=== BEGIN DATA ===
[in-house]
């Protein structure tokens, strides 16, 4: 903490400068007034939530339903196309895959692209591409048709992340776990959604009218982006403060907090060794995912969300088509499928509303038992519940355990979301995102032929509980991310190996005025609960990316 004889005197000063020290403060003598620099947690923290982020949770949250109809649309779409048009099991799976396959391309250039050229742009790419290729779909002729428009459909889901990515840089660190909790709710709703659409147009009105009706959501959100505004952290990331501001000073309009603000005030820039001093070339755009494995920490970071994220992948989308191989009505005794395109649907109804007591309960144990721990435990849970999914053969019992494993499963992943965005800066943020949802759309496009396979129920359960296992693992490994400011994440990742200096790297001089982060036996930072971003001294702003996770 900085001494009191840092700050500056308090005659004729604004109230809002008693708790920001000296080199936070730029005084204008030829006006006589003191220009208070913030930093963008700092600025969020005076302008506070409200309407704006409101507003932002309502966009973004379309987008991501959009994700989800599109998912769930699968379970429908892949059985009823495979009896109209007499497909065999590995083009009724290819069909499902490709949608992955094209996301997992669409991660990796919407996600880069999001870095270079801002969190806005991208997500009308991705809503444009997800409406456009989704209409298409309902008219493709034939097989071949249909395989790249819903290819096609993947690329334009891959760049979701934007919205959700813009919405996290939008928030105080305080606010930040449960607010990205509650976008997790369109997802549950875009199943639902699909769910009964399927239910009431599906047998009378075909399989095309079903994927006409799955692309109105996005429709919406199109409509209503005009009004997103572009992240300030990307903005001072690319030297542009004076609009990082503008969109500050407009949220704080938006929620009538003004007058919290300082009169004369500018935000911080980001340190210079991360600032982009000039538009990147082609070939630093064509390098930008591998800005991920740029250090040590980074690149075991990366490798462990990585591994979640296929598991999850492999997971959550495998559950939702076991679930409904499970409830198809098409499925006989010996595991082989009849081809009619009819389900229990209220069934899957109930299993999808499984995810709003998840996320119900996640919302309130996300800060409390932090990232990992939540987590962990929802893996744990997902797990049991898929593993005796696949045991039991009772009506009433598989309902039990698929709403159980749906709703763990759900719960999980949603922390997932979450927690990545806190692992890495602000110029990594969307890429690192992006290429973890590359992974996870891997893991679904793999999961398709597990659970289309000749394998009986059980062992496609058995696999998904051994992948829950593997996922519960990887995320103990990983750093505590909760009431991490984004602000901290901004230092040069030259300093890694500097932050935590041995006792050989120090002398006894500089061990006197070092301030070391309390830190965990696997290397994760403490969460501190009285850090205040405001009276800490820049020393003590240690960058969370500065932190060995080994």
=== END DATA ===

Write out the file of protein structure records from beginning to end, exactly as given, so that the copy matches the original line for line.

[in-house]
């Protein structure tokens, strides 16, 4: 903490400068007034939530339903196309895959692209591409048709992340776990959604009218982006403060907090060794995912969300088509499928509303038992519940355990979301995102032929509980991310190996005025609960990316 004889005197000063020290403060003598620099947690923290982020949770949250109809649309779409048009099991799976396959391309250039050229742009790419290729779909002729428009459909889901990515840089660190909790709710709703659409147009009105009706959501959100505004952290990331501001000073309009603000005030820039001093070339755009494995920490970071994220992948989308191989009505005794395109649907109804007591309960144990721990435990849970999914053969019992494993499963992943965005800066943020949802759309496009396979129920359960296992693992490994400011994440990742200096790297001089982060036996930072971003001294702003996770 900085001494009191840092700050500056308090005659004729604004109230809002008693708790920001000296080199936070730029005084204008030829006006006589003191220009208070913030930093963008700092600025969020005076302008506070409200309407704006409101507003932002309502966009973004379309987008991501959009994700989800599109998912769930699968379970429908892949059985009823495979009896109209007499497909065999590995083009009724290819069909499902490709949608992955094209996301997992669409991660990796919407996600880069999001870095270079801002969190806005991208997500009308991705809503444009997800409406456009989704209409298409309902008219493709034939097989071949249909395989790249819903290819096609993947690329334009891959760049979701934007919205959700813009919405996290939008928030105080305080606010930040449960607010990205509650976008997790369109997802549950875009199943639902699909769910009964399927239910009431599906047998009378075909399989095309079903994927006409799955692309109105996005429709919406199109409509209503005009009004997103572009992240300030990307903005001072690319030297542009004076609009990082503008969109500050407009949220704080938006929620009538003004007058919290300082009169004369500018935000911080980001340190210079991360600032982009000039538009990147082609070939630093064509390098930008591998800005991920740029250090040590980074690149075991990366490798462990990585591994979640296929598991999850492999997971959550495998559950939702076991679930409904499970409830198809098409499925006989010996595991082989009849081809009619009819389900229990209220069934899957109930299993999808499984995810709003998840996320119900996640919302309130996300800060409390932090990232990992939540987590962990929802893996744990997902797990049991898929593993005796696949045991039991009772009506009433598989309902039990698929709403159980749906709703763990759900719960999980949603922390997932979450927690990545806190692992890495602000110029990594969307890429690192992006290429973890590359992974996870891997893991679904793999999961398709597990659970289309000749394998009986059980062992496609058995696999998904051994992948829950593997996922519960990887995320103990990983750093505590909760009431991490984004602000901290901004230092040069030259300093890694500097932050935590041995006792050989120090002398006894500089061990006197070092301030070391309390830190965990696997290397994760403490969460501190009285850090205040405001009276800490820049020393003590240690960058969370500065932190060995080994």